Incident Commanders ponder use of perimeter fires to contain the rapidly expanding fire.
Ray Ford

Author’s note: In yesterday’s afternoon version of the evolving Zaca Fire story, the headline noted the Incident Management Team had decided to burn out a perimeter around the uncontrolled portions of the fire, an area more than 200,000 acres in size that included the entire Dick Smith Wilderness. Later in the day, because I wanted to make sure the facts were accurate, the aspects of the story were changed to note that the fire officials were considering these options. At last night’s meeting, both in the public presentation and conversations afterward with Bill Molumby, officials confirmed they will soon begin using fire to circle the perimeter.

At a meeting in Fleischmann Auditorium in the Museum of Natural History Friday evening, an overflow crowd was provided an overview of the fire, emergency response information and information about the Team’s strategic plans for controlling the Zaca Fire. Currently more than 80,000 acres have burned at a cost that will surpass $60 million today.

Overview of fire area using MODIS ( shows the fire perimeter and challenges facing fire command as they try to figure out what they can use as "anchors" to work from. Because the fire is starting to expand rapidly in Indian Canyon, the Alamar drainage and is heading towards Mono Creek, the strategy is now to circle the fire and use burn techniques to deprive the fire of fuel.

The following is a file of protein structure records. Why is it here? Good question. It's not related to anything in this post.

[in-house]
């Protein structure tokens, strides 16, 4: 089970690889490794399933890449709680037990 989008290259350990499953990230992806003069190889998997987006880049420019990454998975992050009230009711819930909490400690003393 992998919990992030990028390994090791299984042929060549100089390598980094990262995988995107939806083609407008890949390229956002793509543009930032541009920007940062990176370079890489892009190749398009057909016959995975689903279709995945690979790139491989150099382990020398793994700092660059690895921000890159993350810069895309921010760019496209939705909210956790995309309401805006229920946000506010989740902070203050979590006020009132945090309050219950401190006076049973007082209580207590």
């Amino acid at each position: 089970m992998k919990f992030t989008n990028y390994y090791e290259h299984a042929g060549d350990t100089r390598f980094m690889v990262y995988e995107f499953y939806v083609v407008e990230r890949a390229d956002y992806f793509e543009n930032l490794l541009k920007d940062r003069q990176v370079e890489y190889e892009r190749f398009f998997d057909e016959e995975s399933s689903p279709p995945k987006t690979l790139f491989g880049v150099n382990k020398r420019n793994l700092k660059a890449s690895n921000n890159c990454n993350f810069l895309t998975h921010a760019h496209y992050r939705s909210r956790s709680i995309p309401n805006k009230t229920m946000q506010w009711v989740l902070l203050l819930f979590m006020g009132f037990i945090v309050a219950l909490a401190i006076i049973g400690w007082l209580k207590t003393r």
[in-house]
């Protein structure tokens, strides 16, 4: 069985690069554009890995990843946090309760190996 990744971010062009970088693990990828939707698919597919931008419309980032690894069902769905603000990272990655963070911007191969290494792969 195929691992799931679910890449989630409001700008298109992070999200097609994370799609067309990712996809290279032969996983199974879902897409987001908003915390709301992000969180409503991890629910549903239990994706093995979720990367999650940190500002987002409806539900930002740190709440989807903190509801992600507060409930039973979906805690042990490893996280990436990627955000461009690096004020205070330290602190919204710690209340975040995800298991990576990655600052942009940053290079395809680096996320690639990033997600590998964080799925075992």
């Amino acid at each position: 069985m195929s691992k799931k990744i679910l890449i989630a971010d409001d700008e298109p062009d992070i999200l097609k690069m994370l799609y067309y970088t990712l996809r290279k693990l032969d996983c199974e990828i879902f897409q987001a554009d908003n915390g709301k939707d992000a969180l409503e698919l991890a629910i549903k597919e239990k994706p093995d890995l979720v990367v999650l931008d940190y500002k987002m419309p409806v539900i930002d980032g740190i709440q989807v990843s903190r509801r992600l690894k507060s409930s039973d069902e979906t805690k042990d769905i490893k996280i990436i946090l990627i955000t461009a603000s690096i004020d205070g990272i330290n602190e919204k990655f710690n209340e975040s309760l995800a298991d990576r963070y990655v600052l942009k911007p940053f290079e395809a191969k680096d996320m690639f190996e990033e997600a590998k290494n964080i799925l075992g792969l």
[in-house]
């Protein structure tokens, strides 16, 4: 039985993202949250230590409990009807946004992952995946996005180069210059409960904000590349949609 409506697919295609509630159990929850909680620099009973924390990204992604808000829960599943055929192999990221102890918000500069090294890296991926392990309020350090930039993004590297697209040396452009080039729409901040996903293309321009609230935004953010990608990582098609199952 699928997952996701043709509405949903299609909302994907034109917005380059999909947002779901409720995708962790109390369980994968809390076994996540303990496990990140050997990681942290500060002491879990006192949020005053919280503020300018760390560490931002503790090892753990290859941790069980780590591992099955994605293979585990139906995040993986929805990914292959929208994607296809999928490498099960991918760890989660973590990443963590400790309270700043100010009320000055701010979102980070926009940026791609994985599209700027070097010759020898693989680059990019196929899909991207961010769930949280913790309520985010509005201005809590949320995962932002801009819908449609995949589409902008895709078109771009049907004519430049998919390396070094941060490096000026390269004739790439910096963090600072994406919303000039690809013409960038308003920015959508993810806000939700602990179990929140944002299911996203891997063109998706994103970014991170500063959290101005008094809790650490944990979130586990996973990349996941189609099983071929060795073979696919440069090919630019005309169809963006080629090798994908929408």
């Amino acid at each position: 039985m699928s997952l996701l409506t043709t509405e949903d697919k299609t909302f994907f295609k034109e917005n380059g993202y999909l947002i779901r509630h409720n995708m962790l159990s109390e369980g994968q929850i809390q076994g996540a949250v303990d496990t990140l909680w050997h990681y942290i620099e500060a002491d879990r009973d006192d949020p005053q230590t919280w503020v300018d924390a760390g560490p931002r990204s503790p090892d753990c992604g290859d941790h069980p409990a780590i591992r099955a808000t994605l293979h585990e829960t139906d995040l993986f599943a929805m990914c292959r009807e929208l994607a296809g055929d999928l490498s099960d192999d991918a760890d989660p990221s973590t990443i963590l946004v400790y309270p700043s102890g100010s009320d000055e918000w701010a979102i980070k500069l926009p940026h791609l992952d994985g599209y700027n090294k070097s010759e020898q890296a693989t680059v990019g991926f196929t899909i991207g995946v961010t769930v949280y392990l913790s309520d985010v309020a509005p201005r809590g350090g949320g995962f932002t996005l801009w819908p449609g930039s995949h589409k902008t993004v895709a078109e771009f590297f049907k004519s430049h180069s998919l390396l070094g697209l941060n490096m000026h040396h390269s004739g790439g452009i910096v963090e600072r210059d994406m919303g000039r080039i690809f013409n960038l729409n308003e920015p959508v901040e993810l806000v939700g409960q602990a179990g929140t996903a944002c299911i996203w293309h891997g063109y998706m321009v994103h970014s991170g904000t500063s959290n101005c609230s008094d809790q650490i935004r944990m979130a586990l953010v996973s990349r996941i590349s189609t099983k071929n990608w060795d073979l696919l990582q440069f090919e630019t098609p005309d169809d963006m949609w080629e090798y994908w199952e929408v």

Both Incident Commander Bill Molumby and Los Padres Acting Forest Supervisor Ken Heffner addressed concerns about how fire fighters would be able to stop the fire from crossing the Santa Ynez River and moving closer to Santa Barbara.

Without disclosing specifics, it was clear that the Team would expand their use of “back burning” techniques to circle the fire and get it under control. Citing the immediate need to turn the fire away from Santa Barbara and to establish control before the September fire season is upon us, Molumby emphasized the need to be proactive rather than be on the defensive.

With drought conditions at their worst in years, the fire is moving into country that is almost impossible to fight on the ground, and with the Fall fire season approaching, efforts to circle the fire with a “black” perimeter” will begin as soon as conditions permit.

In the Richardson Zone, which includes the Sisquoc River and Sierra Madres west of Big Pine Mountain and along the forest district boundaries on the east, burn operations could begin as early as this weekend on the Sierra Madre ridge.

Depiction of the perimeter as accurately as possible given any burns could change from day to day depending on weather, wind, fire conditions and such. Fire officials feel efforts need to be made in a proactive manner to get the fire out before weather conditions change in September. Note the rugged, broken character of the landscape into which the fire is burning.
MODIS Map With Perimeter Added